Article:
The Emotionally Safe Marriage

Leslie Bashioum, MA, LPC

John and Stephanie have been married for 10 years. The couple often finds themselves in a cycle that leaves Stephanie feeling alone and abandoned and John feeling misunderstood and judged. Neither of them feels secure or safe.

Read more to find out what Licensed Counselor Leslie Bashioum says about an emotionally safe marriage.

In this Article: 

About the Author

This article is based on scientific evidence and clinical experience, written by a licensed professional and fact-checked by experts.

Leslie Bashioum, MA, LPC is a Licensed Professional Counselor specializing in marriage counseling, family therapy, and anxiety & depression in women. She sees clients online and in-person at our Springfield, Missouri counseling center.

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The Emotionally Safe Marriage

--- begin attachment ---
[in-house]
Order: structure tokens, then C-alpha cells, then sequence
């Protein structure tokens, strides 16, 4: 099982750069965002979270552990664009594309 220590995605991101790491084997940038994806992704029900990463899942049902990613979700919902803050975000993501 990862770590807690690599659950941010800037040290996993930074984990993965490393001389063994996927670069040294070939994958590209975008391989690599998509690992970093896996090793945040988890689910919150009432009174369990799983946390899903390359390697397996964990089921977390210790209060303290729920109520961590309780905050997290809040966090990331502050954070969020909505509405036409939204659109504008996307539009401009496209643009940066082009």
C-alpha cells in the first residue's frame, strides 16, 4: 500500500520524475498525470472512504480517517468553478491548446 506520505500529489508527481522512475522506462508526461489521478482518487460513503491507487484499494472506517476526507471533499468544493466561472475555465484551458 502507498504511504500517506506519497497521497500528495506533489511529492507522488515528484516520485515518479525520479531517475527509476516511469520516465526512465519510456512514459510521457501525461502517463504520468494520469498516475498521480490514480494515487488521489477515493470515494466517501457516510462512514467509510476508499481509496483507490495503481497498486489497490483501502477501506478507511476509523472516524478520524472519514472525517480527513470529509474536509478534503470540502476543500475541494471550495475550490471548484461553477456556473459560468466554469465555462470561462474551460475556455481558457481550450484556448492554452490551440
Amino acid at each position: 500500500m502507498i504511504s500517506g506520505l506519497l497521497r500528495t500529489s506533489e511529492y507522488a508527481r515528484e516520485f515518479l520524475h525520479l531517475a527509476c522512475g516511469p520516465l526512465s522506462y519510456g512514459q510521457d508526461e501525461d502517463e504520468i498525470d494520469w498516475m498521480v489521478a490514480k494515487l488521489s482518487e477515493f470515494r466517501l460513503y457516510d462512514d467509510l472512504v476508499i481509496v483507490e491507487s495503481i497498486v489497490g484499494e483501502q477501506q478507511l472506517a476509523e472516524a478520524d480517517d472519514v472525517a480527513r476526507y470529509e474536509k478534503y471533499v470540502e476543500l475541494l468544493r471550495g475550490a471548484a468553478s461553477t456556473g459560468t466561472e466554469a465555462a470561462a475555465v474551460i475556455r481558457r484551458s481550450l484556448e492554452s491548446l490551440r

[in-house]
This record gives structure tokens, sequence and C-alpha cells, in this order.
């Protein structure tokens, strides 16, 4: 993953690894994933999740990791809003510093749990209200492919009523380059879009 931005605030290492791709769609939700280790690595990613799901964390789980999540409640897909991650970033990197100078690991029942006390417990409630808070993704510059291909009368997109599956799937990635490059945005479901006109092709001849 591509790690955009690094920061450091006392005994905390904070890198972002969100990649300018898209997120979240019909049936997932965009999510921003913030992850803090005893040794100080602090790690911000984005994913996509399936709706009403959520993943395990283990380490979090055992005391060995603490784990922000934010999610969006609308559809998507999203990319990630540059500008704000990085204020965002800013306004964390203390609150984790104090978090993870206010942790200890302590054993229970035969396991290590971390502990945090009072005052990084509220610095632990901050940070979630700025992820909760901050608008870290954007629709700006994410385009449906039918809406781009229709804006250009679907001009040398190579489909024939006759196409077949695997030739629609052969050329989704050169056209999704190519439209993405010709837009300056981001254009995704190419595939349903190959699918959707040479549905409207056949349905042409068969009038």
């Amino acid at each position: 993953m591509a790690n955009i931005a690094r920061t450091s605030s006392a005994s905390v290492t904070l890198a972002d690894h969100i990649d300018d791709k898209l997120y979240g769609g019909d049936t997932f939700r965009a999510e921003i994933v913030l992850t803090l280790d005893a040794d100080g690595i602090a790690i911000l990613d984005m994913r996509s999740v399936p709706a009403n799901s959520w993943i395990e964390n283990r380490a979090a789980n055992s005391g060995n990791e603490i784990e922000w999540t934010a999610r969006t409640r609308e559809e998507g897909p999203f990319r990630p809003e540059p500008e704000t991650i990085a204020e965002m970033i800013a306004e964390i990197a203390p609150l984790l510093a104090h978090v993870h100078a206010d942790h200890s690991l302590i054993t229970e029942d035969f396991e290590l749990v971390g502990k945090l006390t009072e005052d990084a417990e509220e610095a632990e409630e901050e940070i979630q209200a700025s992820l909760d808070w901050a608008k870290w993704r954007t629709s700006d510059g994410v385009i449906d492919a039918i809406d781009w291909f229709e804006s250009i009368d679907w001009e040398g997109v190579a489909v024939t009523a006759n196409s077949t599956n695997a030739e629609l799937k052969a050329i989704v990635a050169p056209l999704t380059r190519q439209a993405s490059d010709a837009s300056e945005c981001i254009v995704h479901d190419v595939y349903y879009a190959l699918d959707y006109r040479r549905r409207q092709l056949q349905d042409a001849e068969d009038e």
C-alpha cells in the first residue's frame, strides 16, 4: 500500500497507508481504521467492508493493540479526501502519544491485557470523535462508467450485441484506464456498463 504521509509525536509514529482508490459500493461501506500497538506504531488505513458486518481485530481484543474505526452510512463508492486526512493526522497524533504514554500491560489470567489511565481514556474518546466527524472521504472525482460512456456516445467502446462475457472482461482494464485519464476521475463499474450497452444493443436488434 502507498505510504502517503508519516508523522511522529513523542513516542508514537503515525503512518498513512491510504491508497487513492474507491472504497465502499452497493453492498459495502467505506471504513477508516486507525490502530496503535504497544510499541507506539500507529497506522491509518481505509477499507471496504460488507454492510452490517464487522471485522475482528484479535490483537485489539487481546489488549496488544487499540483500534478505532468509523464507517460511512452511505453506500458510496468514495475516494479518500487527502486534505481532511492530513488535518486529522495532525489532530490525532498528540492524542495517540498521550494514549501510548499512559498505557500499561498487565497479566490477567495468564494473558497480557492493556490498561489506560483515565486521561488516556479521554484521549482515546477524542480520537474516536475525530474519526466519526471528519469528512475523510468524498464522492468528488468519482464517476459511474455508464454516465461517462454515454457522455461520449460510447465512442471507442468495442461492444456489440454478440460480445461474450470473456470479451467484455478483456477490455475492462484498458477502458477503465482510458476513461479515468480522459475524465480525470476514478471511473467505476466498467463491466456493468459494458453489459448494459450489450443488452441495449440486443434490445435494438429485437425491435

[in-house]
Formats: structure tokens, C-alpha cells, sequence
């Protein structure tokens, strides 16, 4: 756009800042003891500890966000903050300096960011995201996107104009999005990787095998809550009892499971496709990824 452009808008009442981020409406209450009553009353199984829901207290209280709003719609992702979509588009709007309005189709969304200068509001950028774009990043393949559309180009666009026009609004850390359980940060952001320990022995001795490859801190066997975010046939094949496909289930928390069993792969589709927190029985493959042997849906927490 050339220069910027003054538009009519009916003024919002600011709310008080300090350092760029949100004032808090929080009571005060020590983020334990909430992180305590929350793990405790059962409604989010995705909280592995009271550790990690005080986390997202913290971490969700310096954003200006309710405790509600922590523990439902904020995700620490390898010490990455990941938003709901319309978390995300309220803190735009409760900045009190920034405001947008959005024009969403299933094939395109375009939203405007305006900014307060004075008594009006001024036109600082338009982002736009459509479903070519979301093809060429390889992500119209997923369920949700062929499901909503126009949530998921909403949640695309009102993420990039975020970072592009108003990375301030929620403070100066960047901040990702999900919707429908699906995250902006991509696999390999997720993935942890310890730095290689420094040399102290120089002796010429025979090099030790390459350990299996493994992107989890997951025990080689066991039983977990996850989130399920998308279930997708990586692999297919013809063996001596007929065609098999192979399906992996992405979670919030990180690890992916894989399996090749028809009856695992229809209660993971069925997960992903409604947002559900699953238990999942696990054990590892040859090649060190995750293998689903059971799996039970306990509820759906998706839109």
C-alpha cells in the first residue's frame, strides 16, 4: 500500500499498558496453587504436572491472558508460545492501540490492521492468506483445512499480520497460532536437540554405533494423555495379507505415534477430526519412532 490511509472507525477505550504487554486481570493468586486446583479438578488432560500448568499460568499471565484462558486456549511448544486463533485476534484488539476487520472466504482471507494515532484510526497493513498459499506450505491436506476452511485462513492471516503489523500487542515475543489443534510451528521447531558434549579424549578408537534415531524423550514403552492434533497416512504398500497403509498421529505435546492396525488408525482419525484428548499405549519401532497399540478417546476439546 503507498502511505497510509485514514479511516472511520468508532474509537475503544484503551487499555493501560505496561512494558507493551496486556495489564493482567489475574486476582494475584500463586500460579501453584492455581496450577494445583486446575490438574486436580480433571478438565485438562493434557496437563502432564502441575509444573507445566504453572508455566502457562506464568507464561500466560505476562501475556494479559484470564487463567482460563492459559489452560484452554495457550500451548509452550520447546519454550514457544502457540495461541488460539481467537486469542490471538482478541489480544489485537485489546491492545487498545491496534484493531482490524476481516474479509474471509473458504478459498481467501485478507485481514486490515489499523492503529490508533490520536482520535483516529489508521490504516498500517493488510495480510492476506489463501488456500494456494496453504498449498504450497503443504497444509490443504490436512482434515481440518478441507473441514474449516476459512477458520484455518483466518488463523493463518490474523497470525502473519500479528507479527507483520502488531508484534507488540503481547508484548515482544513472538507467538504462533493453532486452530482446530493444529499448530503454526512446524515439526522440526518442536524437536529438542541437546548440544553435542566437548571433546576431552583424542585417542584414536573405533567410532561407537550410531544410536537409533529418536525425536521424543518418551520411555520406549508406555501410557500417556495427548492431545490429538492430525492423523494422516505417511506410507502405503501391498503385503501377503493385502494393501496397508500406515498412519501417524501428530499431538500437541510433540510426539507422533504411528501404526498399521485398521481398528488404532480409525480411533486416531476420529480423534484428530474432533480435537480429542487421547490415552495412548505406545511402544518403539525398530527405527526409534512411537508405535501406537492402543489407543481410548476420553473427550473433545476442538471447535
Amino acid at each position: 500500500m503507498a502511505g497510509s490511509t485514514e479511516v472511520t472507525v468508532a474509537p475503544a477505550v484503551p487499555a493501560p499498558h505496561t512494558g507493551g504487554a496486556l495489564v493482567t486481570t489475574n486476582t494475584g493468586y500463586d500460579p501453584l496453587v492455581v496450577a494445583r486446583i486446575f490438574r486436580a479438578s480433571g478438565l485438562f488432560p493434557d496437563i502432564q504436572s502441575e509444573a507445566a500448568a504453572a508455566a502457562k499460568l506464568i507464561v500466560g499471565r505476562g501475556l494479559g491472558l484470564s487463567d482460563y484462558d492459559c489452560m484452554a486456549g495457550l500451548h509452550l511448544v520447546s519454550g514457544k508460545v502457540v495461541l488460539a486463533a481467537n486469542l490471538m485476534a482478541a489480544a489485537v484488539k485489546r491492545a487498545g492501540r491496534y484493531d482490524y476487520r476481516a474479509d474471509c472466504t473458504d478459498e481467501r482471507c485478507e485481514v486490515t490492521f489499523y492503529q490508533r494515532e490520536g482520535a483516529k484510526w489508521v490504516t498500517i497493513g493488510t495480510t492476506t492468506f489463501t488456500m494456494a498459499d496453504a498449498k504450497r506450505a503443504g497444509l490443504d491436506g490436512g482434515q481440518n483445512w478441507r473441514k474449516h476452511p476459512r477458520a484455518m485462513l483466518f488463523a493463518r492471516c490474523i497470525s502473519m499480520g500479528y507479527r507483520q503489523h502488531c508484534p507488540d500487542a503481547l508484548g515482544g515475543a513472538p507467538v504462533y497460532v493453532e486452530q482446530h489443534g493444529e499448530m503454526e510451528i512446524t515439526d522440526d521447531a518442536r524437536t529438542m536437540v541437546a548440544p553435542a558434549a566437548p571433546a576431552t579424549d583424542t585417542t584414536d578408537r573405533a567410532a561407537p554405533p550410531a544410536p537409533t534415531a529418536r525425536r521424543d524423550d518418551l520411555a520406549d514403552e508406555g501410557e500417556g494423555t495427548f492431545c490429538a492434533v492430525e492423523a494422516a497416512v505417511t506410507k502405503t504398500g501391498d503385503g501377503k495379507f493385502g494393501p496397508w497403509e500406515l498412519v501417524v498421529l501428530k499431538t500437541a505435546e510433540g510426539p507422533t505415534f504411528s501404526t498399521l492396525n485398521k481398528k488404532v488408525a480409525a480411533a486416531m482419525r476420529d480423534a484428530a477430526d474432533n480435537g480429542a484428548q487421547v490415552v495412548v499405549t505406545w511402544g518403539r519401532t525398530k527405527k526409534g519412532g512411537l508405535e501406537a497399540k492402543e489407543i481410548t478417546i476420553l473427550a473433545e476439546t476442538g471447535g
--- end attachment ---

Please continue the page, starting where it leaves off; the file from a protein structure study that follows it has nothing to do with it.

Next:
John and Stephanie have been married for 10 years. They are both in their late thirties and have high-stress jobs. John travels for work, frequently leaving Stephanie at home alone with their two young children. Often, when John returns from his trips, the couple finds themselves arguing instead of feeling the joy and connection they both desperately desire.
The couple often finds themselves in a cycle that leaves Stephanie feeling alone and abandoned and John feeling misunderstood and judged. Neither of them feels secure or safe. 
 
Many of couples I see in my office are not dealing with major life altering events. Instead, they are navigating issues such as relationship disconnection, tension, and defensiveness. These things get in the way and send danger messages to their brain, which ultimately take a toll on the marriage.